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Subject: Asking for Trouble (aka I need some opinions) rss

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Brian Smaka
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http://www.shapeways.com/model/649184/8da1c55faf486a5fe49e2a...

This link will show the designed model and I would like to know your opinion about the model. Please also post the whys for your reaction.
On a scale of 1 to 10 (1=hate it to 10=love it) what do you think of this model?
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Poll created by smakab
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Paul DeStefano
United States
Long Island
New York
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Which is the front, and what is it for? Space? Atmosphere? Sea?
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Brian Smaka
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The ribbed/jagged portion would be the rear of the craft and it is for a sci-fi space setting.
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Donnie Clark
United States
Arlington
Texas
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The ribbed portion seems unnecessary. Makes it look more like a bug.
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Melody
Canada
Madeira Park
British Columbia
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I like parts of it but find the flat jagged part a little off putting, I think it needs more vertical height to match the nose, sorry.
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Richard Marshall
United States
Needham Heights
Massachusetts
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It looks like the "ribbed/jagged" portion allows for some repositioning of the engine nacelle pieces...???
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S H
United States
Merrillville
Indiana
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Engine "nacelles" are too Star Trek-y.
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Shawn Larson
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Oregon
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If the ship is facing to the left, then engineering-wise, the struts supporting the engine nacelles are backward. You want the diagonal struts on the leading edge, where the engine thrust will exert a compressive force, instead of on the trailing edge, where they exert a tensile force that requires much stronger materials.

I do like the shape of the nacelles, though. They could be interstellar ramjets.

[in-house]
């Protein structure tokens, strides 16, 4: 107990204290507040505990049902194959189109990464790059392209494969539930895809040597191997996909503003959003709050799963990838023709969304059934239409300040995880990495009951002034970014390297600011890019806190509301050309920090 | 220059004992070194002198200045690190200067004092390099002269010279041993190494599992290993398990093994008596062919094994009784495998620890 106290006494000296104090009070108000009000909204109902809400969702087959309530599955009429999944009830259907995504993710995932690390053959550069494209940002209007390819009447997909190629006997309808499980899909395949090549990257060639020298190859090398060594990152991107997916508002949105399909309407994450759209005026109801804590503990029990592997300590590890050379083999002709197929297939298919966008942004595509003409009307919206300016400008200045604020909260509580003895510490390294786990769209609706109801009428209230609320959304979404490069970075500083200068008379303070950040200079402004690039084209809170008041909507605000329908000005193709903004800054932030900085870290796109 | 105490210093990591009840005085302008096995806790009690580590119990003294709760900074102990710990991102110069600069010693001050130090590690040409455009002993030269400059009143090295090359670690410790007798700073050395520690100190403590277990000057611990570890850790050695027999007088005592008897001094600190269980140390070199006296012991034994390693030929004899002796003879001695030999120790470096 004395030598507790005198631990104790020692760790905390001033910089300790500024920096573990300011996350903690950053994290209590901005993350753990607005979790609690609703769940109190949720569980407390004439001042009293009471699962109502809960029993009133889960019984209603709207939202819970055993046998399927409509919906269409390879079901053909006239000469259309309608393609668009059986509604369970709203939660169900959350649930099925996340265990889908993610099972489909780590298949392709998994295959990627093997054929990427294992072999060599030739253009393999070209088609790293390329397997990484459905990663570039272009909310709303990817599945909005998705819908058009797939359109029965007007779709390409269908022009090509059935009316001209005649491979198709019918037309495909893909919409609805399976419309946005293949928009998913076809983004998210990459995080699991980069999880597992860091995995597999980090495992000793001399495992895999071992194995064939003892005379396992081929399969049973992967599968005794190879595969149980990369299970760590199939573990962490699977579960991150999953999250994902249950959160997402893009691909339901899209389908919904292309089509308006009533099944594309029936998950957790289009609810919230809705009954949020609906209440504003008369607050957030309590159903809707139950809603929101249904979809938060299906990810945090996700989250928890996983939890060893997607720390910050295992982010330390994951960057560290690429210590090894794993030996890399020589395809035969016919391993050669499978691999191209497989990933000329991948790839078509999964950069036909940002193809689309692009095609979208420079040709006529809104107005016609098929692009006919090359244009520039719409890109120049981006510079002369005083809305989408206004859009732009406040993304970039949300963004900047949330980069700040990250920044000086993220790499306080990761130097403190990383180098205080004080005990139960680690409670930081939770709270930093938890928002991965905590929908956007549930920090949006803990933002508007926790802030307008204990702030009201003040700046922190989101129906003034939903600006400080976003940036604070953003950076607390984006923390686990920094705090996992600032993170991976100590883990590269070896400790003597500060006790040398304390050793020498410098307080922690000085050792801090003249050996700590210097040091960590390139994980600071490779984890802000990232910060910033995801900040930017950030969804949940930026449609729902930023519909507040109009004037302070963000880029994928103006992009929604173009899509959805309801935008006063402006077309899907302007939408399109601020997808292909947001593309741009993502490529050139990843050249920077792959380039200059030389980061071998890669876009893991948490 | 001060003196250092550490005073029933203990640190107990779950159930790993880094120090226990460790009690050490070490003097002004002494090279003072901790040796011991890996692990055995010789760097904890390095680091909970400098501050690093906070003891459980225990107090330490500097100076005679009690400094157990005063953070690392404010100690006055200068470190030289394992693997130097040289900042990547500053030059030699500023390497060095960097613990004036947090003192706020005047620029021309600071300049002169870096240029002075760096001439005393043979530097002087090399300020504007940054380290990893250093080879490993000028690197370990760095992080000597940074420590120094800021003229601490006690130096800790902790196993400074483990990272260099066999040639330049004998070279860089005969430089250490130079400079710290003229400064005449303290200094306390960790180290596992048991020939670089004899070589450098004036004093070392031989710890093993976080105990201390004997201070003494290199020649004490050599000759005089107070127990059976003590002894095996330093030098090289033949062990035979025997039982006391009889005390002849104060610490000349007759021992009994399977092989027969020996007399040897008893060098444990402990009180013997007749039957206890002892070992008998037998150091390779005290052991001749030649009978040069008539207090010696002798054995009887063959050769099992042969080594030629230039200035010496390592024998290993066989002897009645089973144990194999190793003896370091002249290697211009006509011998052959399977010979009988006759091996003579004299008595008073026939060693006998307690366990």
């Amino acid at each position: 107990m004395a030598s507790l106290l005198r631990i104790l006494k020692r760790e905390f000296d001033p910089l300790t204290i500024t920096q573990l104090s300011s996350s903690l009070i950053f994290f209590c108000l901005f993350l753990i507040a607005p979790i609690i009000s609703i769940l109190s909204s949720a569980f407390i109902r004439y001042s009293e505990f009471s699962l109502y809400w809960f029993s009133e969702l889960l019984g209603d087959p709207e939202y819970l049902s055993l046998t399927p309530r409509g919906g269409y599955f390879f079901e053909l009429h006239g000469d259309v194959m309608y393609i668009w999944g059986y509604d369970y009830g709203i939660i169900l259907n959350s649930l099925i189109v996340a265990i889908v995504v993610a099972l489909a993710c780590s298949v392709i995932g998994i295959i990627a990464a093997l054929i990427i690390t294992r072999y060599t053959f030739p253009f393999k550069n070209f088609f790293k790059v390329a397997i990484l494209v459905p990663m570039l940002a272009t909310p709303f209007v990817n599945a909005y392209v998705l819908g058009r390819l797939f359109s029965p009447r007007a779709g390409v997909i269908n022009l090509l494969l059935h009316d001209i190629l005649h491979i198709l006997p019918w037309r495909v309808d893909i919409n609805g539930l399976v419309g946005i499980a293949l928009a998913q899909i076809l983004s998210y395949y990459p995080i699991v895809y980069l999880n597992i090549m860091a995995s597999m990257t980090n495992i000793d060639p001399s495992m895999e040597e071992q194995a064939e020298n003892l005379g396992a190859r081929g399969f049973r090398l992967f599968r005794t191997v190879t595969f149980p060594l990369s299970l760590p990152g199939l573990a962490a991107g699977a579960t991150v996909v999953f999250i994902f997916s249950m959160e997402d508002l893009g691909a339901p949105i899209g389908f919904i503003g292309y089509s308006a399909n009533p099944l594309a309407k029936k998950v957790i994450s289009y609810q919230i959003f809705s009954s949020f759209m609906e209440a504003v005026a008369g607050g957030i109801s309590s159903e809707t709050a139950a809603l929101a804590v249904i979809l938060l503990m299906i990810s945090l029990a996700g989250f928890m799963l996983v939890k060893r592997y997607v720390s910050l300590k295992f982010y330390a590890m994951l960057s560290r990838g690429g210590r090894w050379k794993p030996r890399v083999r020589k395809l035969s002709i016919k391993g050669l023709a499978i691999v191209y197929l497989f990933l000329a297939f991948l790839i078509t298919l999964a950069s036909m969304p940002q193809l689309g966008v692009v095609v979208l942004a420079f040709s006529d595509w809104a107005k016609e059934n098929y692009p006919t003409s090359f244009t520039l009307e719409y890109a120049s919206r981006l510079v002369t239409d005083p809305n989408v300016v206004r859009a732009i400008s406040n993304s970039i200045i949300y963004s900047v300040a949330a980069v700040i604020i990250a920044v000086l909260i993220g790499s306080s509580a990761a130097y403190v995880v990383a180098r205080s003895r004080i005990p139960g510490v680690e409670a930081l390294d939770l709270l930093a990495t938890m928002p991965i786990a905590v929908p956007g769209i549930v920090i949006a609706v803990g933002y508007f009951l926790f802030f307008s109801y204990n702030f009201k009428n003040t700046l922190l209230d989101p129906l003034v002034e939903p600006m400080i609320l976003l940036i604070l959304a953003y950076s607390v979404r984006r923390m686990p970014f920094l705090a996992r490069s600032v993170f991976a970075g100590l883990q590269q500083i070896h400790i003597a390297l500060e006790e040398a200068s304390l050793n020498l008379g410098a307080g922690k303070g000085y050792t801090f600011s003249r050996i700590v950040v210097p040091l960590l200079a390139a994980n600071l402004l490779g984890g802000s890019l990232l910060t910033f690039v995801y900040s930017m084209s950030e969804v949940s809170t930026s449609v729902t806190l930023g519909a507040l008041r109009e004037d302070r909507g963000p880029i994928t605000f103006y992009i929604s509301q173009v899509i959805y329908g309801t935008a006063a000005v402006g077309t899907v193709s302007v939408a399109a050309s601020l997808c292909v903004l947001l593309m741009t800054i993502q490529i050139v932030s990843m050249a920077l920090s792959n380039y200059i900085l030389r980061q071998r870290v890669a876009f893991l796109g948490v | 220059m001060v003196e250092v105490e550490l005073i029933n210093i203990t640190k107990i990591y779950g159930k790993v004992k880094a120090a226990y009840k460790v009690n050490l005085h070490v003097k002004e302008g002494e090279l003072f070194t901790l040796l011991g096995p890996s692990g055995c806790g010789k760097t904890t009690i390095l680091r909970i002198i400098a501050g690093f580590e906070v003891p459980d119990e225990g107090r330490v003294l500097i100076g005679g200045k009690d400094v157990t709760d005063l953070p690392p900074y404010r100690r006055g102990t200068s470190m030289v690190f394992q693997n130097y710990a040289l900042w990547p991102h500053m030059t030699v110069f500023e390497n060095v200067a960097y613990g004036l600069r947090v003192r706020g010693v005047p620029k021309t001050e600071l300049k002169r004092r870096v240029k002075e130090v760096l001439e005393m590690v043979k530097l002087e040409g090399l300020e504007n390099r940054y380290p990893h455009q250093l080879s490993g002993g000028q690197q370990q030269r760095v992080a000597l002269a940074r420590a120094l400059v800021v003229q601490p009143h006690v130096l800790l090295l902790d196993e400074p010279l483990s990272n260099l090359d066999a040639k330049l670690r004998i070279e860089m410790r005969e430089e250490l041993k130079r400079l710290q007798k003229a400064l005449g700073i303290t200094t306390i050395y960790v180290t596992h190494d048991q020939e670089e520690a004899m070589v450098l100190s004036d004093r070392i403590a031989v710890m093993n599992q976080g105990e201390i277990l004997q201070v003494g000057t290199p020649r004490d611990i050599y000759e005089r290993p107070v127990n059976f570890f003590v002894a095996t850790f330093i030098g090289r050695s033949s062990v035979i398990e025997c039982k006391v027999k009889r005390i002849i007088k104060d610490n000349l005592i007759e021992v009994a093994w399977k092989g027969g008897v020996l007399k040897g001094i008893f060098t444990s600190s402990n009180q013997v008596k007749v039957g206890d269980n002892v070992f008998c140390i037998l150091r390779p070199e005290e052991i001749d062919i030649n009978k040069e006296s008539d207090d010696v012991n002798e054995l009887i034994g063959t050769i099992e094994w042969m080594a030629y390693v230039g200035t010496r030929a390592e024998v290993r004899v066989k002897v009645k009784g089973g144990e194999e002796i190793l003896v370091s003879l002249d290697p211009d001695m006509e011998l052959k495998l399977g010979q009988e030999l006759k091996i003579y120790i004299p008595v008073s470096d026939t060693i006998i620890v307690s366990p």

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Scott
New Zealand
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Rear end looks more like a postage stamp and less like a trilobite. Flying trilobite in space = cool. Flying postage stamp in space = not so cool.

spitefuldice wrote:
You want the diagonal struts on the leading edge, where the engine thrust will exert a compressive force, instead of on the trailing edge, where they exert a tensile force that requires much stronger materials.


That was about my third thought. :)

I was looking at those pods as huge fantastic beam weapons that exert an extraordinarily large recoil force on the space ship for no apparent reason--yet don't drive the ship backwards when they fire yet still knock other ships around. Or huge rocket launchers that produce Venturi effect for no adequately explained reason.

Don't know why everyone's insisting they're engines when clearly the lobes I don't like are spatial distortion generators that set up a pulsed rhythmic spatial distortion that drives that ship forward in the same manner as magnetic fields drive a projectile in a linear Gauss cannon. This means the stresses on the trusses are in the right direction to compensate for the high forward acceleration of the vessel and the pods' inertia.

But back onto design: the trusses and pods look round and utilitarian where the body looks angular and ornate. Maybe if the cross sections of the trusses and pods were not round they'd fit together more in my mind.
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Meaker VI
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spitefuldice wrote:
...You want the diagonal struts on the leading edge, where the engine thrust will exert a compressive force, instead of on the trailing edge, where they exert a tensile force that requires much stronger materials.


Tensile forces allow material to be used much more efficiently than if they were in compression; see suspension bridges and tow cables. Thus I find the above questionable; though it's possible I'm misinterpreting it.

I think the body, truss work, and engines seem like they are parts off of different ships. Reworking one (engines seem the best choice IMO) of them to incorporate elements from the others would make it better; but as-is I like it well enough.
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Vincent Glaza
France
Hombourg haut
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Too flat, the body Is too flat compared to engines.
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Brian
United States
Morgantown
West Virginia
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Tension elements are more stable, possibly allowing more efficient use of materials.

Compression elements require a lower safety factor, possible allowing a more efficient use of materials.

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